Would You Pay $25 A Pound For Shrimp Raised Locally Indoors?

Image courtesy of tjean314

You don’t have to be a shrimp boat captain to bring the crustaceans to market: with concerns over the environmental impact as well as slave labor in the international shrimping industry, some are trying out new methods of shrimp production, including raising them in indoor tanks.

NPR’s All Things Considered profiled an indoor shrimp farmer named Jean Claud Frajmund, who set up production in an old mattress factory in New York’s Hudson Valley area. He likens the dim, windowless environment to a spa for the shrimp: there’s plenty to eat, clean water, no predators, and no pollution.

He works 13 hours a day testing water quality, temperatures, and checking the filters, along with three employees, and says as such, it’s not a simple process keeping the shrimp swimming happily and healthily.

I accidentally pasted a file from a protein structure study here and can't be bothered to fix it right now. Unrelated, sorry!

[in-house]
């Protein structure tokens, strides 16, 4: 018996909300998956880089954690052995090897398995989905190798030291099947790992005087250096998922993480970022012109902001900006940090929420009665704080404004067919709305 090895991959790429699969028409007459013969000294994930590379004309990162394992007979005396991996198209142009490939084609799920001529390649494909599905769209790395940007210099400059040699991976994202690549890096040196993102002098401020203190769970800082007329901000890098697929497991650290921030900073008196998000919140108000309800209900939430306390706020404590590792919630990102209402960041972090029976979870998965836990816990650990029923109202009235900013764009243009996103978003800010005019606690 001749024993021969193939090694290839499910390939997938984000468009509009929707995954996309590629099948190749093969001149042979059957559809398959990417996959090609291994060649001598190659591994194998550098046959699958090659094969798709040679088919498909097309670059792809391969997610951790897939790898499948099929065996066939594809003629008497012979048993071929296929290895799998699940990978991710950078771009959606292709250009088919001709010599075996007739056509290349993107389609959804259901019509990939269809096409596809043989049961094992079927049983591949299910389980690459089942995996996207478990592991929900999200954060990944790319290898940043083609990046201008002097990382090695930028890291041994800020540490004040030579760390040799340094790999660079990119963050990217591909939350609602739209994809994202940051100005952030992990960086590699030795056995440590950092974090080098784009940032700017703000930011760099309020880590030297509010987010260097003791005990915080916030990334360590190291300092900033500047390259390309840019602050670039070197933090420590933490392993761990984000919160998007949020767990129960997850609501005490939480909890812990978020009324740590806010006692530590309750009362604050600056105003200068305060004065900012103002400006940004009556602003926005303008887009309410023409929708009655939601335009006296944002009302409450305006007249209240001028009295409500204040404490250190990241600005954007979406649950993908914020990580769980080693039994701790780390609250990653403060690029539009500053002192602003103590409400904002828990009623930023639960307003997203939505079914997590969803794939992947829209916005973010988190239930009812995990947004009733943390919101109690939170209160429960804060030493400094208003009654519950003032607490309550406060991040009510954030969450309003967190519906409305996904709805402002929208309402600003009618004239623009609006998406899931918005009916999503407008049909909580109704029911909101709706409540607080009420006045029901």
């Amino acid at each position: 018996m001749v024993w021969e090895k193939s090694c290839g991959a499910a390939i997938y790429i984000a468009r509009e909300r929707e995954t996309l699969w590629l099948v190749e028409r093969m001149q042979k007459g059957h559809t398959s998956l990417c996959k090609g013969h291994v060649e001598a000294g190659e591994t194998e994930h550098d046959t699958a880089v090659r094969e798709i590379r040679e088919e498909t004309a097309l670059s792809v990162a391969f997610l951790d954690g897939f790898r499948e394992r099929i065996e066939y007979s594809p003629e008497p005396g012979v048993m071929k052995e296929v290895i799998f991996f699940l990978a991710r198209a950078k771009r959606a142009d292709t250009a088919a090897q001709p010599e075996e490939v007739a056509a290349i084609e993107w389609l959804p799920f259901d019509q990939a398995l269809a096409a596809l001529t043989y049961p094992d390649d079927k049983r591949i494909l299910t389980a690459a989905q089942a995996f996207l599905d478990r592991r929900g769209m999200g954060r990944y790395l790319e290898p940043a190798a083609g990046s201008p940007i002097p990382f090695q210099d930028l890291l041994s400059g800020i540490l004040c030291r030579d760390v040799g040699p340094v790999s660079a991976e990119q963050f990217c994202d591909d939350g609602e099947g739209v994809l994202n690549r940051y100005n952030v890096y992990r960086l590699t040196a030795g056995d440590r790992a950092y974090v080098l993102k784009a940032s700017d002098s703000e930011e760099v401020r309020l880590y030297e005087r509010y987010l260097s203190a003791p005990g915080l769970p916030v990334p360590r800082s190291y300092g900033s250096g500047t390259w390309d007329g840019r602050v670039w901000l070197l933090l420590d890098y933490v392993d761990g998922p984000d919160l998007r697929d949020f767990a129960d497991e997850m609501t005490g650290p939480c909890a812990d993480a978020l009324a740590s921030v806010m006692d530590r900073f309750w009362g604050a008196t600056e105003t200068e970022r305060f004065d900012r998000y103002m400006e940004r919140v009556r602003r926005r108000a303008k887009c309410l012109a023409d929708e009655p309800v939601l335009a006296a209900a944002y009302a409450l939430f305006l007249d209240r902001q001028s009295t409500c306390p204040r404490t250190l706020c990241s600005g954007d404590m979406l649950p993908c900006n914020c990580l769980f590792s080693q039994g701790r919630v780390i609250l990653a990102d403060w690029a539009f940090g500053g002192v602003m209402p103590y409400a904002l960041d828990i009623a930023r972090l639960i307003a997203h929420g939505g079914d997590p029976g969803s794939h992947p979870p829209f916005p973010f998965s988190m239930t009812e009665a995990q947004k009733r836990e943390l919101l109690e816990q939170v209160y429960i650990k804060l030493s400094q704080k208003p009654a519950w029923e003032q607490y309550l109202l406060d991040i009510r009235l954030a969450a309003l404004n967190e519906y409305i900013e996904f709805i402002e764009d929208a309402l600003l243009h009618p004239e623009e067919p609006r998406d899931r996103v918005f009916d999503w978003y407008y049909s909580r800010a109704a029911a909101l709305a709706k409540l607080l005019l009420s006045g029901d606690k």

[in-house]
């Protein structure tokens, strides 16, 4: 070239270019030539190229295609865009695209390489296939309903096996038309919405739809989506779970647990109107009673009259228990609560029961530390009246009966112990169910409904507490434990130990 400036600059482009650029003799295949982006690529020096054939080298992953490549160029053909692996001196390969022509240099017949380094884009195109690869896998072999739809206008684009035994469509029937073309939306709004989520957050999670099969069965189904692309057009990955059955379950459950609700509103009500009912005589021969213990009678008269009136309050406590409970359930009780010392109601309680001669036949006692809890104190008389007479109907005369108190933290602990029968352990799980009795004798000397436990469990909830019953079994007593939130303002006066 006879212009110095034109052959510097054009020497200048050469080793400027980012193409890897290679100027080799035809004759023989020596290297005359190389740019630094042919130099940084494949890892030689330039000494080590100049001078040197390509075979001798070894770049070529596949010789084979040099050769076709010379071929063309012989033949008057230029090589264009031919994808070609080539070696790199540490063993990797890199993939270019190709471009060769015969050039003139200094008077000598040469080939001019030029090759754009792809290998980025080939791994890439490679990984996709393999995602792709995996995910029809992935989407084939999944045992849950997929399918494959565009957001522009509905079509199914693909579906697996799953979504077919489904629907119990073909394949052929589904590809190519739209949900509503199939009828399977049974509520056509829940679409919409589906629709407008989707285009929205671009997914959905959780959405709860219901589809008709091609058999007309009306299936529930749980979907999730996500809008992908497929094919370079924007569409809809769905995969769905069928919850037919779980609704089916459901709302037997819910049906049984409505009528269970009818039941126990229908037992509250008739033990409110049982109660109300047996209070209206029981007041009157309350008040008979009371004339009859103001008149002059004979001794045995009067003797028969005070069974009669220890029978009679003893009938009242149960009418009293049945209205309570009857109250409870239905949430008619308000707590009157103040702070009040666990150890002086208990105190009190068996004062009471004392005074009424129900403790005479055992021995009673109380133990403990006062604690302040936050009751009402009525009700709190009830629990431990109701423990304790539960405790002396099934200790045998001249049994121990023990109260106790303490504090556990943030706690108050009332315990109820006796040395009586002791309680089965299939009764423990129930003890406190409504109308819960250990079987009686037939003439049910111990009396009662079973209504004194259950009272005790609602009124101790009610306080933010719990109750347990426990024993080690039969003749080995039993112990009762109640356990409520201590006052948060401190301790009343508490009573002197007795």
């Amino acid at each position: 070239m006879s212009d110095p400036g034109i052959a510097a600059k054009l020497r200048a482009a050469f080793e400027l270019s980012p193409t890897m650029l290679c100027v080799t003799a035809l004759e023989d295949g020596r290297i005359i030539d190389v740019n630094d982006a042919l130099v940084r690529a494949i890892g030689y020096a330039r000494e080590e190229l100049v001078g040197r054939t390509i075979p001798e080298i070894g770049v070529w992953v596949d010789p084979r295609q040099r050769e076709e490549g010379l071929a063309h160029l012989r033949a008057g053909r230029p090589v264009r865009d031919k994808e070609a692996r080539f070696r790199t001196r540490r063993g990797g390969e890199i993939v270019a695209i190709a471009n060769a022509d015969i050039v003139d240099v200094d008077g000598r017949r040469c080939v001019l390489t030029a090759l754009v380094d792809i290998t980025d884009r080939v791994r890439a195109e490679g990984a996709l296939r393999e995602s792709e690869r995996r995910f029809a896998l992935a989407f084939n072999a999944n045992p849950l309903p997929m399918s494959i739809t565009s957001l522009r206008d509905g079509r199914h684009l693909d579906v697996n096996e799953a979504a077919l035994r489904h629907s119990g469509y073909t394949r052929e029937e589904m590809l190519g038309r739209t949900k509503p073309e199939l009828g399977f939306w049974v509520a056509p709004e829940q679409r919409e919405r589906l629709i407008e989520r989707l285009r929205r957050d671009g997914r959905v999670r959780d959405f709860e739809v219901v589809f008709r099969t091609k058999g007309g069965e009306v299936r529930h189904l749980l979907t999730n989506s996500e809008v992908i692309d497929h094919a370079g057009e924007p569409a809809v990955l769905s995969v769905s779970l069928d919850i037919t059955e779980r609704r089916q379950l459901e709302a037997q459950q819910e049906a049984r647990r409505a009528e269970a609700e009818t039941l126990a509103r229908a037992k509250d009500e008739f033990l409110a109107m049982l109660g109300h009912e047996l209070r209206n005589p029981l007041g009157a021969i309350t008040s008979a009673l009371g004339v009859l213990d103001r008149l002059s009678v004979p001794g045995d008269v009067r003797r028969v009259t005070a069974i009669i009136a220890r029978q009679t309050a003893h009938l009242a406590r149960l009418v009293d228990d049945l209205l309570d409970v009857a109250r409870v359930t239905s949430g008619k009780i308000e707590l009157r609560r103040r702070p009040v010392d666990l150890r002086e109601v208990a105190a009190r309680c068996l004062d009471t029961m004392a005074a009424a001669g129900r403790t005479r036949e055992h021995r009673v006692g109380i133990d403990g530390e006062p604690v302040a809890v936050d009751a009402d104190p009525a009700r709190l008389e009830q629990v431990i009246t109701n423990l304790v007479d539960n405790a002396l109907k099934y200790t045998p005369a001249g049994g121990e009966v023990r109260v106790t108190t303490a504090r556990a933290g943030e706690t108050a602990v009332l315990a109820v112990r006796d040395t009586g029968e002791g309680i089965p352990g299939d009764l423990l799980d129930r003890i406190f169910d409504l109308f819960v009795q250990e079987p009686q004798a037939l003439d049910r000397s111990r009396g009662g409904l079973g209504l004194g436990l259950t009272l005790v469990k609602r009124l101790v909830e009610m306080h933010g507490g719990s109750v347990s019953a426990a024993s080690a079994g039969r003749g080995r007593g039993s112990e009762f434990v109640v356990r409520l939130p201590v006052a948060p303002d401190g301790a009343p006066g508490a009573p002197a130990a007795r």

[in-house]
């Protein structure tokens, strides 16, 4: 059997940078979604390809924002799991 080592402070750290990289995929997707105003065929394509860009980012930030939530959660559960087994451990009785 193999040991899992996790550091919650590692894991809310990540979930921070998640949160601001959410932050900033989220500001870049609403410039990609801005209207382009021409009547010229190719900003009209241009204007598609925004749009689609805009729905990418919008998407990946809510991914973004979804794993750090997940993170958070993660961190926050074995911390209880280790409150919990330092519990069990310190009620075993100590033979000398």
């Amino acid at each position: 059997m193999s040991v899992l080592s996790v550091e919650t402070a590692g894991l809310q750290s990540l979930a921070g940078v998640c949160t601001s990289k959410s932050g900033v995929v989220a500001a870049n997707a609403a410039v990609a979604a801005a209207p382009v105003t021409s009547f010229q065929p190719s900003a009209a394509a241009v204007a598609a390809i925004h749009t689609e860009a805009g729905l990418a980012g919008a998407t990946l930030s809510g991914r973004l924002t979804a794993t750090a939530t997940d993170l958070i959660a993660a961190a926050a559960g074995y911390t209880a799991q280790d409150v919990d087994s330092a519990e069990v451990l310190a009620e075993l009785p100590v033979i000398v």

“It’s really delicate,” he told NPR. “We have to be very diligent, watch the temperature, watch the dissolved oxygen, do water tests and correct if needed. And we never had any chemicals. The correction basically – is basically baking soda in order to keep the pH in the right level.”

They grow quickly to full size, and are harvested every Saturday by Frajmund. Once he’s fished them out and packed them up in ice, he drives to the Union Square Market in New York City to sell them for $25 a pound (in comparison, a two-pound bag of frozen shrimp at Walmart goes for $14.98, whereas at Whole Foods a pound might of frozen jumbo shrimp was priced at about $19 when Consumerist called a NYC location). That price is worth it, says one of his customers.

“It’s local. It’s sustainable, and the flavor is really great. So it’s worth the value,” she told NPR.”

To that end, Frajumd says he sells 300 pounds a week, “no problem.”

Indoor Shrimp Production Opens New Possibilities For Food [All Things Considered]

Want more consumer news? Visit our parent organization, Consumer Reports, for the latest on scams, recalls, and other consumer issues.